Deputy Prime Minister Datuk Seri Dr Ahmad Zahid Hamidi expressed the importance of the matter, in light of the event whereby more and more medical officers were found to be migrating abroad – in hopes to seek higher salaries.
“It is time for PSD to review its salary scheme to prevent a “brain drain” situation in the country,” he highlighted.
“The country has spent a lot on them in order to give the best services to the people here, as well as to improve their skills. (But) unfortunately, many of them have migrated to other countries in search of higher pay,” added Zahid Hamidi.
He also said that the country has spent a lot in terms of training and education, but is not doing enough to retain the medical officers.
Better incentives at private sectorsHealth Director-General Datuk Dr Noor Hisham Abdullah echoed in agreement – stating that the government had invested millions of ringgit for the officers’ undergraduate and postgraduate education; but were unable to retain them even in the public services sector – considering many are working in private sectors, as the perks are more lucrative.
“It is long overdue for us to review the salary scheme of doctors, particularly, for specialist, to retain them in the public service. The private sector offers them better income,” he remarked.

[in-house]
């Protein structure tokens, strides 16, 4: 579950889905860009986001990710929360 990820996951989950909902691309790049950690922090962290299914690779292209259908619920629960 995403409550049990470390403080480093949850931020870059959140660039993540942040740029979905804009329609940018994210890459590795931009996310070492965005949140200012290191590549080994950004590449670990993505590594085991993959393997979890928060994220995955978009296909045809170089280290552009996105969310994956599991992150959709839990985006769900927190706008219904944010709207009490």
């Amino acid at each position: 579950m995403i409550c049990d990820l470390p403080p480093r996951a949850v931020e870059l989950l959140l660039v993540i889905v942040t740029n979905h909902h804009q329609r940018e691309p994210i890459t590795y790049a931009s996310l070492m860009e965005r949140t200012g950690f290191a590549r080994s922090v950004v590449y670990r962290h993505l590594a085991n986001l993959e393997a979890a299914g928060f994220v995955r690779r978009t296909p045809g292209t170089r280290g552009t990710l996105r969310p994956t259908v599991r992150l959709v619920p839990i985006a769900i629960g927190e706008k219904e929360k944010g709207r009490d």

He urged the public sector to provide “a more conducive environment, work-life balance and attractive salary scale with perks in continuous medical education, research opportunities and training from time to time to retain the talents.”
“It seems that other countries are offering better salary and perks to lure our specialists to migrate without having to invest in their undergraduate and postgraduate education… We should seriously look into this in order to make a difference in our healthcare system,” he iterated, adding that even MOs in the Jusa C category were resigning.
“The pull from the private sector is getting stronger while increasing workload and low incentives are some of the push factors from the public sector.”
The medical “brain drain”: An old recurring issueThe issue of a medical brain drain is not new. The long wait to start housemanship is also a crucial factor. Suggestions have been made to absorb medical graduates to be taken into hospitals to work as temporary nurses, pharmacists, counsellors or even administrators.
Such move would help ease the workload as well as keeping in touch with their practice, while providing them a source of income.
Upon being a medical officer, doctors are also overworked with lack of sleep and insufficient leisure hours to keep stress at bay. These issues have been highlighted in the media recurrently; nonetheless, no official action has yet been taken.
“It is against the law for anyone in whatever field to work more than the stipulated number of hours per day and employees should be given their days off and holidays. Even working overtime with pay is limited to reasonable hours,” expressed Dr Peter J Pereira, a doctor in Selangor.
“Surely doctors and housemen are entitled to these basic human rights,” he added.
Zahid Hamidi also said that Malaysia has a great potential in health tourism and experts should be retained so that the state of medical tourism can flourish. He further urged the PSD director-general to address the pressing issue of professionals migrating to other countries, as soon as possible. MIMS
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